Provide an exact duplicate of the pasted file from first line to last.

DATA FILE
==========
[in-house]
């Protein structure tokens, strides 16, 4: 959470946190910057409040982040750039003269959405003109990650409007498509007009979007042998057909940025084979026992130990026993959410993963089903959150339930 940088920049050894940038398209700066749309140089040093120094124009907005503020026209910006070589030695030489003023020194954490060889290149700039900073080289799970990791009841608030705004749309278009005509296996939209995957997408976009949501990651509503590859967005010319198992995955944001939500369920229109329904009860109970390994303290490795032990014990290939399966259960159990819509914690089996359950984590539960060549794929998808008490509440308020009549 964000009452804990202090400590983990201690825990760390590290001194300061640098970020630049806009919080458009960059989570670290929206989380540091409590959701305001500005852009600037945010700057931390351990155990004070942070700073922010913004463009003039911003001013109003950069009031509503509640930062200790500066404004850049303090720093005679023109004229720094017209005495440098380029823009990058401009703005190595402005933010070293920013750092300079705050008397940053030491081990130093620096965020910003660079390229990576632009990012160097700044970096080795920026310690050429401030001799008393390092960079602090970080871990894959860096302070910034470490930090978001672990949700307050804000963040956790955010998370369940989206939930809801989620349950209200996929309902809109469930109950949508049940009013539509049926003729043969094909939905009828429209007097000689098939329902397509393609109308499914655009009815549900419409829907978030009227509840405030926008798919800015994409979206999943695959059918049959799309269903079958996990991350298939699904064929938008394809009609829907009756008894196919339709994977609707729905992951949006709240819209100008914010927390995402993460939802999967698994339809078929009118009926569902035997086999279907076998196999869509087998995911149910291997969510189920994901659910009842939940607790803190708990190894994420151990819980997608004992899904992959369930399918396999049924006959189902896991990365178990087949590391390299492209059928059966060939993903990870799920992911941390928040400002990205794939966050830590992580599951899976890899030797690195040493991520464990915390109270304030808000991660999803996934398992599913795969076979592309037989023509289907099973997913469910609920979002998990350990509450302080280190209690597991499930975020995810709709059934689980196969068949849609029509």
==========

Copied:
[in-house]
């Protein structure tokens, strides 16, 4: 959470946190910057409040982040750039003269959405003109990650409007498509007009979007042998057909940025084979026992130990026993959410993963089903959150339930 940088920049050894940038398209700066749309140089040093120094124009907005503020026209910006070589030695030489003023020194954490060889290149700039900073080289799970990791009841608030705004749309278009005509296996939209995957997408976009949501990651509503590859967005010319198992995955944001939500369920229109329904009860109970390994303290490795032990014990290939399966259960159990819509914690089996359950984590539960060549794929998808008490509440308020009549 964000009452804990202090400590983990201690825990760390590290001194300061640098970020630049806009919080458009960059989570670290929206989380540091409590959701305001500005852009600037945010700057931390351990155990004070942070700073922010913004463009003039911003001013109003950069009031509503509640930062200790500066404004850049303090720093005679023109004229720094017209005495440098380029823009990058401009703005190595402005933010070293920013750092300079705050008397940053030491081990130093620096965020910003660079390229990576632009990012160097700044970096080795920026310690050429401030001799008393390092960079602090970080871990894959860096302070910034470490930090978001672990949700307050804000963040956790955010998370369940989206939930809801989620349950209200996929309902809109469930109950949508049940009013539509049926003729043969094909939905009828429209007097000689098939329902397509393609109308499914655009009815549900419409829907978030009227509840405030926008798919800015994409979206999943695959059918049959799309269903079958996990991350298939699904064929938008394809009609829907009756008894196919339709994977609707729905992951949006709240819209100008914010927390995402993460939802999967698994339809078929009118009926569902035997086999279907076998196999869509087998995911149910291997969510189920994901659910009842939940607790803190708990190894994420151990819980997608004992899904992959369930399918396999049924006959189902896991990365178990087949590391390299492209059928059966060939993903990870799920992911941390928040400002990205794939966050830590992580599951899976890899030797690195040493991520464990915390109270304030808000991660999803996934398992599913795969076979592309037989023509289907099973997913469910609920979002998990350990509450302080280190209690597991499930975020995810709709059934689980196969068949849609029509």